Jelena Ostapenko became the first-ever Latvian to win a Grand Slam and the youngest woman to claim the Roland Garros singles title in 20 years after she defeated third-seeded Simona Halep in Paris on Saturday.
The 20-year-old Ostapenko, the youngest French Open women’s singles champion since Iva Majoli in 1997, overcame a 4-6, 0-3 deficit to beat Halep and capture the first title of her career.
She’s also the youngest Grand Slam winner since Maria Sharapova won the 2006 US Open, and the first unseeded women’s champion at Roland Garros since 1933.
“I think I cannot believe I’m the Roland Garros champion and I’m only 20 years old. It’s just so amazing to be here,” said Ostapenko in her on-court interview with Marion Bartoli.
Halep missed out on a chance to win her first major and ascend to the No1 ranking for the first time.
It was a break-fest from the start with four of the first six games all going against serve.
The pair finally held and despite pressure from Ostapenko, Halep claimed a crucial game to inch ahead 5-4. Typical ‘SI-MO-NA’ chants naturally followed.
Serving to stay in the set, Ostapenko dazzled with an inside-out forehand winner for 15-15. But Halep upped the ante and drew the error from her Latvian opponent to take the opening set in 37 minutes.
Halep saved a break point in her opening service game of the second then broke on her way to a 3-0 lead. Ostapenko was still painting the lines and firing powerful shots but Halep was able to neutralise her, winning the points that matter the most and was generally untroubled.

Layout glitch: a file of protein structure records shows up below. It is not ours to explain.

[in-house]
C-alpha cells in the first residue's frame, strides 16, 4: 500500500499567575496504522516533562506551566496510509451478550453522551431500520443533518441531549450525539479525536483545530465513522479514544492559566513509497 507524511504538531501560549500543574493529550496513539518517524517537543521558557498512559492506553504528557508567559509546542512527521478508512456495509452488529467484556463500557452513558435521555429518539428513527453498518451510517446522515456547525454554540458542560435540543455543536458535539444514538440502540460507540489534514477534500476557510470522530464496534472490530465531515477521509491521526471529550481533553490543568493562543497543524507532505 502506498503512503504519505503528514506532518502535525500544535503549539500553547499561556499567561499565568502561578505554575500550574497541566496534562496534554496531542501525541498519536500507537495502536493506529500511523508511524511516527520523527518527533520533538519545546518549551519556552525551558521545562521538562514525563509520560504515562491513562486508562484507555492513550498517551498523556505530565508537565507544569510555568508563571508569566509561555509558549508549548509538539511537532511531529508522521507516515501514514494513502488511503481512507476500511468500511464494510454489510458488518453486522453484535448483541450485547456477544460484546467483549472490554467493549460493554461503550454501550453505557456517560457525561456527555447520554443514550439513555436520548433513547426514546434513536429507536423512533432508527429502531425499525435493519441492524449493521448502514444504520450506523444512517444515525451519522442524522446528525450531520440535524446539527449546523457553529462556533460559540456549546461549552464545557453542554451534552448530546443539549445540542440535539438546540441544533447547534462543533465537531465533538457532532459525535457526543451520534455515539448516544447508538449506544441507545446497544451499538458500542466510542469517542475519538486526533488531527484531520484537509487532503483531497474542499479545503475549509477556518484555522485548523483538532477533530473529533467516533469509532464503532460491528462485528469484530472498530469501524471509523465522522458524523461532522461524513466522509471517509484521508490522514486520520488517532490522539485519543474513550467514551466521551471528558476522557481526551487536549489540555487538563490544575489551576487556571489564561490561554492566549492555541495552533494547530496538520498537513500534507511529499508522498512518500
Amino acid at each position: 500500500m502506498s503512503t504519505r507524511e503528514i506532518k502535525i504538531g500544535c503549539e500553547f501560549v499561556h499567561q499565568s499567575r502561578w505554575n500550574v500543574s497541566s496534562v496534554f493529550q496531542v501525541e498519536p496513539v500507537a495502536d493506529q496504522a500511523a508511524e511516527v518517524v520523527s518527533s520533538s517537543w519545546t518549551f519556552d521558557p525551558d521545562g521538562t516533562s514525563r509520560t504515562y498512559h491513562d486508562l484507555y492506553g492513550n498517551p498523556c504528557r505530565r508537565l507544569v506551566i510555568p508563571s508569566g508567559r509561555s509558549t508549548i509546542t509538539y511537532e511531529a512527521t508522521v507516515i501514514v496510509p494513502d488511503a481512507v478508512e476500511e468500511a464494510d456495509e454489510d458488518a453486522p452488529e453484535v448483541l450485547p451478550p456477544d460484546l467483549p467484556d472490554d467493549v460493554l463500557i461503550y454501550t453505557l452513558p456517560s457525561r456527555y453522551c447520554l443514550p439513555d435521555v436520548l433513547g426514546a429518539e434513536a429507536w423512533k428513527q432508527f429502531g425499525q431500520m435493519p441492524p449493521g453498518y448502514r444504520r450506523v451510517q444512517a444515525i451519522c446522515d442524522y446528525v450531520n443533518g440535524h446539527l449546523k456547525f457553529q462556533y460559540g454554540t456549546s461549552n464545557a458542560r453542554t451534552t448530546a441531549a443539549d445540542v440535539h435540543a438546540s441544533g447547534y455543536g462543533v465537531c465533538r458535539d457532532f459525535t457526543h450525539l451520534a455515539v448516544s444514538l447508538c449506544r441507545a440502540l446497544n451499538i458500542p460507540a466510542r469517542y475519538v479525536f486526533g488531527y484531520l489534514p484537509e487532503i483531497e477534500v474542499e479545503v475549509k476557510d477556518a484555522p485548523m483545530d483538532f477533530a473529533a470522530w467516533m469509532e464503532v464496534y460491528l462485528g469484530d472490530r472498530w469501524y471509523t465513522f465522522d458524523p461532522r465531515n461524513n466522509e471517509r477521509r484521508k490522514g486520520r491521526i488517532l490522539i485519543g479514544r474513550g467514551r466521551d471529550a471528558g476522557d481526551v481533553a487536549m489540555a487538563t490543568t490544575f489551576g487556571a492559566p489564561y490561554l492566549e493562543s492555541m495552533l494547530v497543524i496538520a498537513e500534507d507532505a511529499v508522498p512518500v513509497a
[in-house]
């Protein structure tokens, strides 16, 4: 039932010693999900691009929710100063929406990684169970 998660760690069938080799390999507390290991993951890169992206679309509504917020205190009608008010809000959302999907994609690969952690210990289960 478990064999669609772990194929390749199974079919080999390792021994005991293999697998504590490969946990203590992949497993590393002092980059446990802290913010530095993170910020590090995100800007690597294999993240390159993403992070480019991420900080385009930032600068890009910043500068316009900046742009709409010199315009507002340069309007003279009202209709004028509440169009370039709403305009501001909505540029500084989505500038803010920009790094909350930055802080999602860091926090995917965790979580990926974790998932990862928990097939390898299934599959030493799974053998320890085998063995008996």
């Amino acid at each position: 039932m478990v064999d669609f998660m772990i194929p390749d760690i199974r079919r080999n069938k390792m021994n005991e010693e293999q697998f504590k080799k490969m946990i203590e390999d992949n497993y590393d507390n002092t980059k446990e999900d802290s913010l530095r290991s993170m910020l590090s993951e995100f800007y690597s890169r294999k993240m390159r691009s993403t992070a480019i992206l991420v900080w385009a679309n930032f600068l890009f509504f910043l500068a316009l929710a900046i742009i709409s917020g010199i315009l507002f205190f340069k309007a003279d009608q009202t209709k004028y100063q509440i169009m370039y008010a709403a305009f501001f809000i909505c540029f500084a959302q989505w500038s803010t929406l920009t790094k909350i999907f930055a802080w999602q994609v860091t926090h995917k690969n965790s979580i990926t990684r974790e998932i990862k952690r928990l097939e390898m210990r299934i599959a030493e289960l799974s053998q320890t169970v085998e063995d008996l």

Ostapenko was not giving up and she broke Halep in the fifth game to cut her deficit to 2-3.
The young power-player sent a backhand wide the next game to face two break points but hung on and managed to draw level for 3-all. Ostapenko approached the net and found the swing volley that had done so well for her throughout the fortnight as she broke the Halep serve in game seven.
The Latvian’s advantage did not last as Halep broke right back for 4-4.
Halep’s serve let her down and once again, Ostapenko inched forward to put herself in the position to serve for the set.
And indeed she succeeded, leveling the match on her second set point with her 36th winner of the contest to force a decider against Halep.
Halep steadied the ship and broke for a 3-1 gap in the final set but Ostapenko once again pegged her back, pulling off impossible shots like this one.
The 20-year-old got help from the net cord to win her third game in a row to break and she consolidated for a 5-3 lead. And Ostapenko pulled off the comeback of a lifetime, hitting her 54th winner of the match to seal her historic victory in one hour and 59 minutes, denying Halep a first major and the No1 ranking.
“Bonjour everyone, I’d like to start with the crowd, thanks for coming to all the matches this tournament. I’m sad I couldn’t win it but it was a great tournament and a good experience and I really thank you for always coming and supporting me,” said Halep.
“I want to congratulate Jelena, all the credit for what you’re done this tournament, it’s an amazing thing. Enjoy it, you deserve it.